Rising from the remains of the Ottoman Empire in 1923, Turkey inherited many ethnic and sociological problems from its predecessor. Of these the Kurdish question has been the most challenging one to the state itself. The young republic survived many revolts in its predominantly Kurdish-inhabited southeastern regions, but the PKK (Partiya Karkeren Kurdistan: Kurdistan Workers Party) has been the most crucial threat to the integrity of the country. During the 1960s Turkey was a battlefield for many right and left wing groups and organizations, resulting with the 1980 coup d'etat. Based on the ethnic strains and socio-economic inequity, the PKK was configured as a Marxist-Leninist organization, with both political and armed branches. Virtual elimination of almost all leftist organizations during the 1980 coup helped the PKK flourish in its hometown. Eliminating rival Kurdish organizations with brutal blows, the PKK successfully constructed both its ideological and logistical foundation.
The PKK's first armed assaults against the Turkish Army and police units as well as the local population in 1984 caught the government by complete surprise. Measures against small militant groups hiding in the mountainous terrain of the southeastern Anatolia were initially police tactics, which proved highly ineffective. After the initial shock, the Turkish government started to employ a highly innovative low intensity conflict strategy, marked by the 'area dominance' motto. The government forces started to use guerilla warfare tactics, supported by close air support of the Turkish Air Force. Starting from early 1990s, this change of paradigm struck a deadly blow to the PKK, followed by the expulsion of its leader, Abdullah Ocalan from Syria in 1998 after a threat of war by the Turkish government.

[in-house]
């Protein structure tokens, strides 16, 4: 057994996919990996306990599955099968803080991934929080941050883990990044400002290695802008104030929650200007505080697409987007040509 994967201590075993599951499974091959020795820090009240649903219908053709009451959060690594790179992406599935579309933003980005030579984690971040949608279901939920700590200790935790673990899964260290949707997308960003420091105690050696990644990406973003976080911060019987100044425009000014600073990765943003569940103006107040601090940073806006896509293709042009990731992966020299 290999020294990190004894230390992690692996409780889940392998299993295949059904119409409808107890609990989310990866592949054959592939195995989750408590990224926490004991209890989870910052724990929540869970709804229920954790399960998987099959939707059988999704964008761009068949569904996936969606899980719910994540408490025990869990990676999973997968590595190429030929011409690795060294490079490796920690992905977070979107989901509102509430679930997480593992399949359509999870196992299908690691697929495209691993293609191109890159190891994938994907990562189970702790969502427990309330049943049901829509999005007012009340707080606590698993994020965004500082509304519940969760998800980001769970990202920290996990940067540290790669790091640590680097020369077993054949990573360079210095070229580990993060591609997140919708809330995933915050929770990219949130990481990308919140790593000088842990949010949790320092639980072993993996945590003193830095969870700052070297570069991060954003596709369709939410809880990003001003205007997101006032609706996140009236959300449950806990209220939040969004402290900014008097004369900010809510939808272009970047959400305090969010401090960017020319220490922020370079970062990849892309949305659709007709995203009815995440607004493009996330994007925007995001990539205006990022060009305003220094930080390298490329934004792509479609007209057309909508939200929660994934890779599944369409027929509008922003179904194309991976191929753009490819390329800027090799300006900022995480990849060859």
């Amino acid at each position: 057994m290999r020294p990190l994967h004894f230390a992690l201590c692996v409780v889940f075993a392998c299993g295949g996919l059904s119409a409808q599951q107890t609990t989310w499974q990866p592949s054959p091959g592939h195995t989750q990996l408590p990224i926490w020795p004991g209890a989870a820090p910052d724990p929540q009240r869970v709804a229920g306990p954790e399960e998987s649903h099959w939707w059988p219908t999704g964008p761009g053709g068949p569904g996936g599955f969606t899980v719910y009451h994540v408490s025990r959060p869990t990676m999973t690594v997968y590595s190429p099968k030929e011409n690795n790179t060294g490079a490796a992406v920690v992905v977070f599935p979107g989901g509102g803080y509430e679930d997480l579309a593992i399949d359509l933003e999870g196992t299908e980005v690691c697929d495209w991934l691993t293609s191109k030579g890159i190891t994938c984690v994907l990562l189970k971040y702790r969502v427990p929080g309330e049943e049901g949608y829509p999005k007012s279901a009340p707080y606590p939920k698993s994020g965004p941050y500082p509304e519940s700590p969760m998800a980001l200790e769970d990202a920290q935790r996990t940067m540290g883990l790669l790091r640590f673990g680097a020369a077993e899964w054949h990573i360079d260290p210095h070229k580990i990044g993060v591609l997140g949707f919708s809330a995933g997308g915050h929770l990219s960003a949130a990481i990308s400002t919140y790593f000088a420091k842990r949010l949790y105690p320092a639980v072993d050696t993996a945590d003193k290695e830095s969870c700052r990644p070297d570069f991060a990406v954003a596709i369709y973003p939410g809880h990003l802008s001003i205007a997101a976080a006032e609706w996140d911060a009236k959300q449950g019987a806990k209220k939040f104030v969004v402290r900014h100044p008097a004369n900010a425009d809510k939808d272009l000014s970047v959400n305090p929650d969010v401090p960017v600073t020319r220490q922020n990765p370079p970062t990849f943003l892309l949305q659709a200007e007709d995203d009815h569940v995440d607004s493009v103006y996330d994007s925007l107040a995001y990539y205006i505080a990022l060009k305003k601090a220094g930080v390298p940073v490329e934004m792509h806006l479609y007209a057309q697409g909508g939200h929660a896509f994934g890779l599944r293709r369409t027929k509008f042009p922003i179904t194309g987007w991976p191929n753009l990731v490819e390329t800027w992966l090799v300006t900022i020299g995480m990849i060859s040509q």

The capture of Abdullah Ocalan by an operation of the country's intelligence service marked the start of a new chapter in the war against the PKK. Withdrawal of militant groups from Turkey in 1999 turned out to be a reorganization period, which was followed by a rise in the number of attacks after 2004. To solve the Gordion knot, the Turkish government started a socio-political initiative, dubbed'the opening', which resulted in the PKK leader's call for withdrawal. This war which has been going on for around 30 years is yet to be concluded, but deserves special attention, not only because it affects a large region and but also because it provides a valuable comparison to many intertwined geopolitical conflicts.
Asia@War - following on from our highly-successful Africa@War series, Asia@War replicates the same format - concise, incisive text, rare images and high quality colour artwork providing fresh accounts of both well-known and more esoteric aspects of conflict in this part of the world since 1945.
The Sourcebook of the Sikh Wars is the first comprehensive work dealing with the Anglo-Sikh Wars fought in India between 1845 and 1849. The book provides a brief political background of the conflict, a concise account of both Sikh Wars, the actions that led to them, and a detailed description of the armies involved.